- "Obituaries—George C. Scott: The Man Who Refused an Oscar". BBC News Online. September 23, 1999. Retrieved December 23, 2011.
- "University of Missouri Notable Alumni". missouri.edu. Retrieved April 6, 2020.
- "Mizzou's Most Notable Alumni". mizzou.com. Mizzou Alumni Association. Retrieved February 9, 2016.
- Colleen Dewhurst: Her Autobiography. Scribner. April 29, 2002. p. 126. ISBN 978-0743242707.
- "1957–1958 Obie Awards". Infoplease.com. 2007. Retrieved December 23, 2011.
- Terry Coleman (2005). Olivier. Henry Holt & Co. p. 591. ISBN 0-8050-7536-4.
- Stephen, Bowie. "East Side/West Side". classictvhistory.com.The official reason for the series’ death, and the one maintained to this day by most of the individuals who worked on the show, was a decline in ratings and a loss of sponsorship resulting from many Southern affiliates’ refusal to broadcast East Side. This explanation conveniently locates the bigotry behind the series’ cancellation with backward Southern viewers, rather than with the top brass of CBS. But it doesn't hold up to close scrutiny. As Edith Efron pointed out in a 1964 TV Guide article, East Side / West Side was dropped by no more affiliates in the South than in any other region of the country, and ultimately only six percent of the potential viewing audience had the series blacked out in their areas. It's more likely that Aubrey and his subordinates gave East Side the axe because they were caught in a no-win situation: they couldn’t allow the show to remain as openly liberal as it was for fear that the voluminous hate mail would scare off sponsors, but they couldn’t eliminate the hot-button elements of the series without endangering its critical cache and existing viewer loyalty. Had the show been a smash in the ratings, its controversial nature would not have been an issue.
- Kedrosky, Paul (November 17, 2004). "James Earl Jones on Dr. Strangelove". Infectious Greed. Archived from the original on January 27, 2013. Retrieved December 23, 2011.
- Biography for George C. Scott at IMDb Retrieved: April 9, 2012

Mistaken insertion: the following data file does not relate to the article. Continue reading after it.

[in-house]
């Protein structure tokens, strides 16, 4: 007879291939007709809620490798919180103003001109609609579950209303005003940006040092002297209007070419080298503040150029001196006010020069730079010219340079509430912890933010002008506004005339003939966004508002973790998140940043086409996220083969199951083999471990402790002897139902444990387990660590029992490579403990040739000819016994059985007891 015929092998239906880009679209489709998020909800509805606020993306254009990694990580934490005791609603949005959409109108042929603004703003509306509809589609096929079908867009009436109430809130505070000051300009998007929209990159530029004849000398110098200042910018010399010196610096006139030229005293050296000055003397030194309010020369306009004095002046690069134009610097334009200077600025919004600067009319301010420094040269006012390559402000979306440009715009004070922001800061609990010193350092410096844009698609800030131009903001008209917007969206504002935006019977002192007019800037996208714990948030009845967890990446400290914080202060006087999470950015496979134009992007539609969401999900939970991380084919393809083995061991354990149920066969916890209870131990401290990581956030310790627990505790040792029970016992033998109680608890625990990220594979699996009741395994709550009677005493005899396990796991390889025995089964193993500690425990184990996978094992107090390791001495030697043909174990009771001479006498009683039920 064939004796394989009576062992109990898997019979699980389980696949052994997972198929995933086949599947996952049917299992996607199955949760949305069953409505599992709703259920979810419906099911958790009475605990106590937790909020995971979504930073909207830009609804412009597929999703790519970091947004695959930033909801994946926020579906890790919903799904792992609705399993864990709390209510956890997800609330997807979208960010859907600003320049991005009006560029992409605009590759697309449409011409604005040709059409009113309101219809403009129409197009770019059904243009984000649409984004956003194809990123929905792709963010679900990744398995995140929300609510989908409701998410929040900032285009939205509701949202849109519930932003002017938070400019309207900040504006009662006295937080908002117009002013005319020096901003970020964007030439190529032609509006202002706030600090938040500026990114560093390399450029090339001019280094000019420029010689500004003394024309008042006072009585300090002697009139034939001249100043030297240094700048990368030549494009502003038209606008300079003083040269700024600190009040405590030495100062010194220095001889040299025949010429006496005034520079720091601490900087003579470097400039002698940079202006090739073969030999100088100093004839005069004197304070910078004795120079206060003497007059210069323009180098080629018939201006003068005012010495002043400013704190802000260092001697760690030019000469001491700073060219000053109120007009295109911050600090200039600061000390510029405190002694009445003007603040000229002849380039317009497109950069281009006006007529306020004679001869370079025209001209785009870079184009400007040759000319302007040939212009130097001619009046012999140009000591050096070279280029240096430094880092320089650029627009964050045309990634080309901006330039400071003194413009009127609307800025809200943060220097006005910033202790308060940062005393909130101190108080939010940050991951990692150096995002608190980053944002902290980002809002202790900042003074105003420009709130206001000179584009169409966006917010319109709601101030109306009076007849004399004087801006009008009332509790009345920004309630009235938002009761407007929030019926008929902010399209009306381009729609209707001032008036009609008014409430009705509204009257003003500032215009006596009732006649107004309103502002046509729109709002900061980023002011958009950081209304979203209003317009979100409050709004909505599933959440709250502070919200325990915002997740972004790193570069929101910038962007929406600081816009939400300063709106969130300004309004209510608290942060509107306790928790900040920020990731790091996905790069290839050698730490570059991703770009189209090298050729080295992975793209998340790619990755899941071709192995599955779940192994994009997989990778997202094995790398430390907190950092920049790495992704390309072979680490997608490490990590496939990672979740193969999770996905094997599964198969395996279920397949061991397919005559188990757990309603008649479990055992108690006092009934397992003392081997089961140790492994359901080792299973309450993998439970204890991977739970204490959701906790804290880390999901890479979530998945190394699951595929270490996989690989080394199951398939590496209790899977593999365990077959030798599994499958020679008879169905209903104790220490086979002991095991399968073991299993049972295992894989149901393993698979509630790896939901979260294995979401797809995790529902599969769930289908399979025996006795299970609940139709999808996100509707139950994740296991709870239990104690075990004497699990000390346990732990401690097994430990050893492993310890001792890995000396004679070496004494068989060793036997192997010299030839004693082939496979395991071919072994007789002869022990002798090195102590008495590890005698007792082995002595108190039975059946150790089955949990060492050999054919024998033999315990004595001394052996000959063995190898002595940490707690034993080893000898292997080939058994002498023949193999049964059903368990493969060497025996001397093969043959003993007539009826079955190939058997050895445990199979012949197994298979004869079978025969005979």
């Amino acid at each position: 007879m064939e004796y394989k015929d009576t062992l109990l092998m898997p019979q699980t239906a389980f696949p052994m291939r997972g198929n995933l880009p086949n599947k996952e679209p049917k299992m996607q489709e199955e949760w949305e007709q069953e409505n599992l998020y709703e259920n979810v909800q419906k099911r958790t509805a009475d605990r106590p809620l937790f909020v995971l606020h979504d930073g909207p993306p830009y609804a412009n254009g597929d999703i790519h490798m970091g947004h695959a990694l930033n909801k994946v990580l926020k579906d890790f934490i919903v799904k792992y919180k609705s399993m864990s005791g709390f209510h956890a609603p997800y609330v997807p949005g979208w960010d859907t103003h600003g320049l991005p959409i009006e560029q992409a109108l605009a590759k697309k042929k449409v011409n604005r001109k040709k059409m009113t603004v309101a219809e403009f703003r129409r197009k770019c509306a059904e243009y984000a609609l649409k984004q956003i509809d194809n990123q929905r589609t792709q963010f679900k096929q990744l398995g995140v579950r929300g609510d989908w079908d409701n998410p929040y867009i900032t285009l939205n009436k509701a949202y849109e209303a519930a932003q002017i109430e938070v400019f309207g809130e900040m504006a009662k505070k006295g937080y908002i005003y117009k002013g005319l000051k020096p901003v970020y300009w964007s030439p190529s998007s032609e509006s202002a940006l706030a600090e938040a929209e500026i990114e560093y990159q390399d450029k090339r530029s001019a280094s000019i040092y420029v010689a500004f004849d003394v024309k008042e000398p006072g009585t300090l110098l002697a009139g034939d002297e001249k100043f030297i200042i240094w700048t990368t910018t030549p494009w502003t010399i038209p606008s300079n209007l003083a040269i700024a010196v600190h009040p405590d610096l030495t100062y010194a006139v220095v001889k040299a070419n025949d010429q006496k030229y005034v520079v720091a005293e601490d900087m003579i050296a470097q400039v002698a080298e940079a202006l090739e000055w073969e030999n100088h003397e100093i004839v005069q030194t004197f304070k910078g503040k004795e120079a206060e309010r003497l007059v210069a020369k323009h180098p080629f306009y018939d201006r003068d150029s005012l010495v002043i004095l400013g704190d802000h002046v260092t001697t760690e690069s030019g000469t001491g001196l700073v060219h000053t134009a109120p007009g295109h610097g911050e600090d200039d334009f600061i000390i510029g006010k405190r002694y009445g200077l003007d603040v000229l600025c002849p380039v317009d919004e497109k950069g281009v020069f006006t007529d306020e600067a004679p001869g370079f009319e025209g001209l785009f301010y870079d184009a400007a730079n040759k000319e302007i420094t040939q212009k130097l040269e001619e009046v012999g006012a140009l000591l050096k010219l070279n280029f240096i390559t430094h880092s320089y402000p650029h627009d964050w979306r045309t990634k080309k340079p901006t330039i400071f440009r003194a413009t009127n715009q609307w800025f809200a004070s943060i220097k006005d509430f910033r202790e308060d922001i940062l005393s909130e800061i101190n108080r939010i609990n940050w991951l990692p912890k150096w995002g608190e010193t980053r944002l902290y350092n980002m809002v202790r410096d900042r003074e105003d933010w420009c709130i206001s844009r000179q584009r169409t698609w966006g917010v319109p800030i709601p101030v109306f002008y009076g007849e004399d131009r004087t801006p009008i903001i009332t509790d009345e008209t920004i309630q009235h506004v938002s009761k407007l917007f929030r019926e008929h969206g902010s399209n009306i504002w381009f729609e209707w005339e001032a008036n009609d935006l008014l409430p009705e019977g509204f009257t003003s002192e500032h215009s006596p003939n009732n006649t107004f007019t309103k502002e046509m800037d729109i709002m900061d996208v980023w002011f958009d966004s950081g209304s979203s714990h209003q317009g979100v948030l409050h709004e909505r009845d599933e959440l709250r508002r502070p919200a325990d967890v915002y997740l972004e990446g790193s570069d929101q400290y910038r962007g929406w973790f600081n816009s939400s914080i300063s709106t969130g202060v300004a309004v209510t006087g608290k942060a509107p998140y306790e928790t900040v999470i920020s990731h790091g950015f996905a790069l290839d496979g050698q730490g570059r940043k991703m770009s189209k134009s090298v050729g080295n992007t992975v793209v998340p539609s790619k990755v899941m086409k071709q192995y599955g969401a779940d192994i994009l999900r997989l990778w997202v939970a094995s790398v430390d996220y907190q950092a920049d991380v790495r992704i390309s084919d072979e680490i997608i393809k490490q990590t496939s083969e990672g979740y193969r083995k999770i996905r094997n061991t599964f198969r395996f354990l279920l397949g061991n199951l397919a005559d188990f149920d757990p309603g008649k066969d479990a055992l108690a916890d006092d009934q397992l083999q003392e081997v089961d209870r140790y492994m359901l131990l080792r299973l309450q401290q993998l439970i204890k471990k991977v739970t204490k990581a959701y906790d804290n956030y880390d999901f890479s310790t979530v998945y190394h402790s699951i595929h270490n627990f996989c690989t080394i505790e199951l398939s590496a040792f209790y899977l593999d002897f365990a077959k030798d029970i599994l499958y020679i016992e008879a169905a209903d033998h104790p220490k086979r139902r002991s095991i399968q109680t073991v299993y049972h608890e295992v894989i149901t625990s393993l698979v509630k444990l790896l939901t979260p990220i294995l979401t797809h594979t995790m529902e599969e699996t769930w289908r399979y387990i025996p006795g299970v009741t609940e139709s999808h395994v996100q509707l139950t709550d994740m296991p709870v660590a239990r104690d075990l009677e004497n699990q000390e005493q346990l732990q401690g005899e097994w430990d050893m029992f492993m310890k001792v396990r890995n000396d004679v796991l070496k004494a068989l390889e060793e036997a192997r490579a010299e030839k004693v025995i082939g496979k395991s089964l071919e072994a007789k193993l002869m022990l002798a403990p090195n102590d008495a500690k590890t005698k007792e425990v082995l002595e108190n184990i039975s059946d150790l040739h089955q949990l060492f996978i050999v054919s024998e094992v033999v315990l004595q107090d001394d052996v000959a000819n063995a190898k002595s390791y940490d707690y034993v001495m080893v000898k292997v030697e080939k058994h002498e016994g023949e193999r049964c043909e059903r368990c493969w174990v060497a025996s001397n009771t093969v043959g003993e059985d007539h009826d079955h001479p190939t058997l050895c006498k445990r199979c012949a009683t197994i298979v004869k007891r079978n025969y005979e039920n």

- "Actor George C. Scott Dead at 71". The Washington Post. Associated Press. September 23, 1999. Archived from the original on March 5, 2016. Retrieved December 23, 2011.
- "Show Business: Meat Parade". Time. March 8, 1971. Archived from the original on October 1, 2007. Retrieved December 23, 2011.
- Mason Wiley and Damien Bona (February 12, 1986). Inside Oscar. Ballantine Books. ISBN 978-0-345-31423-9.
- David Nusair (December 17, 2001). "The Changeling". Reel Film Reviews. Retrieved December 23, 2011.
- Roberts, Jerry (2012). The Hollywood Scandal Almanac: Twelve Months of Sinister, Salacious, and Senseless History. Charleston, S.C.: Arcadia Publishing. p. 15. ISBN 978-1-61423-786-0. Retrieved October 18, 2018.
- Mel Gussow (September 24, 1999). "George C. Scott, Celebrated for Patton Role, Dies at 71". The New York Times. Retrieved December 23, 2011.
- "The Beauty Who Tamed the Beast". People. February 7, 1977. Retrieved December 23, 2011.
- "George C. Scott: Tempering a Terrible Fire". Time. March 22, 1971. Archived from the original on December 21, 2008. Retrieved February 19, 2011.
- Nick Ravo (November 2, 1988). "A Snoozing Bear Upsets Courtly Connecticut Politics". The New York Times. Retrieved December 23, 2011.
- Archived at Ghostarchive and the Wayback Machine: "George C. Scott: Patton, Drinking, telling the Academy Awards to lose his number!". Eileen Prose. YouTube. Retrieved January 29, 2020.
- "Burt Lancaster Making Gains In Stroke Therapy". Archived from the original on January 4, 2014. Retrieved January 3, 2014.
- King, Susan (October 27, 2010). "Classic Hollywood: Cemeteries of the stars". Los Angeles Times. Retrieved April 7, 2020.